Last month there were two serious accidents involving elevators in Shanghai, killing one person and seriously injuring another. On September 22 a 35-year-old tourist from Hunan Province died after walking into an open elevator shaft on the sixth floor in a shopping mall on Nanjing Road East. The elevator was under maintenance at the time and an initial investigation suggested that the maintenance worker had removed the warning sign from the front to give himself easier access.
When the Global Times reporter visited the scene two days later elevator doors on all floors in the building had been boarded up and carried prominent warning signs. The head of the mall's management company, Xu Baoguo, said that the seven-story building was being renovated and the old elevators were being replaced. He did not give any further details.
On the same day there was another elevator accident in a residential building in Songjiang district. A young couple, who lived on the 16th floor of a building in the Sun City residential compound in Jiuting town, had taken the elevator to the ground floor. As the wife was about to follow her husband out of the elevator, the doors suddenly shut. The elevator dropped to the basement and then shot up at high speed to the 27th floor, according to an employee of the compound's property management company surnamed Xu.
The elevator crashed into the top of the shaft and lodged between the 27th and 28th floors. The young woman was rescued by firemen and taken to hospital where she was treated for broken bones and a skull fracture.
Xu said the local quality and technical supervision authority had sent a team to check the elevators but said he could not comment on the situation before the official report was handed down.
Xu did add that the compound's property management company had launched a thorough inspection of all the 80 elevators in the compound. These elevators were manufactured by Schindler, a major international elevator company based in Switzerland.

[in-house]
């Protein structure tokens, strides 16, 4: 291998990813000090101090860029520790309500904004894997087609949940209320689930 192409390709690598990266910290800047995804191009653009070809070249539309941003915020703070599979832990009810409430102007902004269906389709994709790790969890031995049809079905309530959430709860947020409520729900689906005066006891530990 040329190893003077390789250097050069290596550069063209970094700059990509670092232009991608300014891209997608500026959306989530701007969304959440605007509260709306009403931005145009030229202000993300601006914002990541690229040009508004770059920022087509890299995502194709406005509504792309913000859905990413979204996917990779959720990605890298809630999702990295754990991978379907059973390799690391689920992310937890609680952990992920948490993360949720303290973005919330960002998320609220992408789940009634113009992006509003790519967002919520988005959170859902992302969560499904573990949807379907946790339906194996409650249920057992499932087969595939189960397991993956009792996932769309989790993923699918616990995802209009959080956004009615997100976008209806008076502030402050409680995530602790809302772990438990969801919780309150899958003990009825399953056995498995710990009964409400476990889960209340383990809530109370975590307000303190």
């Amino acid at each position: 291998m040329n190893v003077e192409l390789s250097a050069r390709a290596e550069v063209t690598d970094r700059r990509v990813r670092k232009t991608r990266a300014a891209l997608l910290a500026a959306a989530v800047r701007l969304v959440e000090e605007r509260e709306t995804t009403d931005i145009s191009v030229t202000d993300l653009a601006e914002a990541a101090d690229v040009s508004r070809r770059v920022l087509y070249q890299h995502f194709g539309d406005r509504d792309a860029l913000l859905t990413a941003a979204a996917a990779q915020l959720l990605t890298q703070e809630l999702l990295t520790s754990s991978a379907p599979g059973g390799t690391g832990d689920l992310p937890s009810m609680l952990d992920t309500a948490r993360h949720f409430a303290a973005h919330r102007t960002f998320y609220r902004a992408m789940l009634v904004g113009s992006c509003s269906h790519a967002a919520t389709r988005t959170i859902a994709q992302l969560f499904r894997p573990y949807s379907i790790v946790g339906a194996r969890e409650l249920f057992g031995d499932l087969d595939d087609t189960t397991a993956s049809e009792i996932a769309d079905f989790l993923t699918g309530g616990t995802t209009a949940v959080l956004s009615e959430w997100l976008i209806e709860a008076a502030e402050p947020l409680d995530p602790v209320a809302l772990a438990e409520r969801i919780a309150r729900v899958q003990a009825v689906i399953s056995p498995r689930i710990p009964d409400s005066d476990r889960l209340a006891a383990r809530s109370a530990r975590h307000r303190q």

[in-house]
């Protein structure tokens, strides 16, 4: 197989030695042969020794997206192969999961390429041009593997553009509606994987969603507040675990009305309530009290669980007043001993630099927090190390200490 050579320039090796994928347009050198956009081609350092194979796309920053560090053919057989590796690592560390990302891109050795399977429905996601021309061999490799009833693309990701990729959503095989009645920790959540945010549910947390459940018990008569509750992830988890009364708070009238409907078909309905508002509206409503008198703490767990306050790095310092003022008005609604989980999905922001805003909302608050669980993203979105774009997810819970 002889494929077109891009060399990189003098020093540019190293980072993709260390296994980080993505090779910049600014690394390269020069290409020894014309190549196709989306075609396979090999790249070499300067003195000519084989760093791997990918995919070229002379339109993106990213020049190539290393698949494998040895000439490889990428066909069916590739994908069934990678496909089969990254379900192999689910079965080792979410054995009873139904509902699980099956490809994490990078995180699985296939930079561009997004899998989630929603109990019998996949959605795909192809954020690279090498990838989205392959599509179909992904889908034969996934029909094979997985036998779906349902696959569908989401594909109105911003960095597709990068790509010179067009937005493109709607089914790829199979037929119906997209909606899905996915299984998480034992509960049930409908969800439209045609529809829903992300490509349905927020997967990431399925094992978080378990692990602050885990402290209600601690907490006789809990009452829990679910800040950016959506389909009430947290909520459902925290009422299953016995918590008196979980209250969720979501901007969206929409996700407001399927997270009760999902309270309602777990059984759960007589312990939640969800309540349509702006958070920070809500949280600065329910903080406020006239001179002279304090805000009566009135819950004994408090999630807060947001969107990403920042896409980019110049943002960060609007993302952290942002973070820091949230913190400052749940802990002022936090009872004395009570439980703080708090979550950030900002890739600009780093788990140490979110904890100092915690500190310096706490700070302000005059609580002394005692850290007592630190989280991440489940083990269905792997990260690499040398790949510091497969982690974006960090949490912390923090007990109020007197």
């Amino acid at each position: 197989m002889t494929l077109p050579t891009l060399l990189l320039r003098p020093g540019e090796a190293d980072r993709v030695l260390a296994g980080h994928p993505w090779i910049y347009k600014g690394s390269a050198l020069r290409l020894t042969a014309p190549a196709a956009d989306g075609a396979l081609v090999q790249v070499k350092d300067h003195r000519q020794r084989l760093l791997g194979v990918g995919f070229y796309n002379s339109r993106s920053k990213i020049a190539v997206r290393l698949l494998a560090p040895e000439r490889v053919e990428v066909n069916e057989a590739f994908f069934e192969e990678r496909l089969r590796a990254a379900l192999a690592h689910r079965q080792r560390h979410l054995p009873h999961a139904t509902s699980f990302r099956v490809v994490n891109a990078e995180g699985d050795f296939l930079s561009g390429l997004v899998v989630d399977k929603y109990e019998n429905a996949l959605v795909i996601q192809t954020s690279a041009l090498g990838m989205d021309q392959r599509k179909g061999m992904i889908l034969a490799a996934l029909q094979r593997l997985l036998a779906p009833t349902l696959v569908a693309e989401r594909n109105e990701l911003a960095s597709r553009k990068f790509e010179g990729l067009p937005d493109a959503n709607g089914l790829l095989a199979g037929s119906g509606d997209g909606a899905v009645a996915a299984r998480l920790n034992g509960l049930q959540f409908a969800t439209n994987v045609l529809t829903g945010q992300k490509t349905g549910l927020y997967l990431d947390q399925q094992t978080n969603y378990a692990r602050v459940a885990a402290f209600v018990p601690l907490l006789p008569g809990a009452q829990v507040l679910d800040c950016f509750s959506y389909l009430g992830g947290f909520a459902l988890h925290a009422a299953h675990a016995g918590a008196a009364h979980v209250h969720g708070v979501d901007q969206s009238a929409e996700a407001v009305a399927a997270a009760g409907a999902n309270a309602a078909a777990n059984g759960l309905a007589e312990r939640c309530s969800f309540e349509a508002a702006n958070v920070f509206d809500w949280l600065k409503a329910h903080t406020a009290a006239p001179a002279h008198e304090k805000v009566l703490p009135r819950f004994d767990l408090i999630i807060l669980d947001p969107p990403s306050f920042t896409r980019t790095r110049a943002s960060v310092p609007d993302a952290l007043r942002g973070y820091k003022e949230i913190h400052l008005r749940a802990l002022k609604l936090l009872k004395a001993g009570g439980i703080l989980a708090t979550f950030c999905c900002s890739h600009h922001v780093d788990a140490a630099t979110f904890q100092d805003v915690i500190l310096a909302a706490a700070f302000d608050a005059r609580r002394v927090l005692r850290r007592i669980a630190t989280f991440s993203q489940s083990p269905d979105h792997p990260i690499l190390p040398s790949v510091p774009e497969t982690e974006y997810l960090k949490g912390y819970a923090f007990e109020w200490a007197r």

The Shanghai Youth Daily reported that another resident in this compound had revealed that there had been a similar incident in his building in February when an elevator had dropped uncontrolled from the 13th floor to the basement. The car was empty at the time. Xu said his office had not received any reports about this.
Elevator accidents happen elsewhere. An elevator in a Beijing building recently panicked several office workers when it dropped several floors. In Wuhan, Hubei Province, a faulty industrial elevator on a construction site killed 19 workers when it plunged 100 meters. The Southern Metropolis Daily reported that workers said this may have been caused by violations of safety regulations and insufficient maintenance.
Shanghai now has more elevators than any other city in the world but many of these elevators are aging and out of date. City authorities have revealed that there are more than 14,000 aging elevators, one tenth of the city's total number. The elevators, one of the safest forms of transport in the city, are now under question.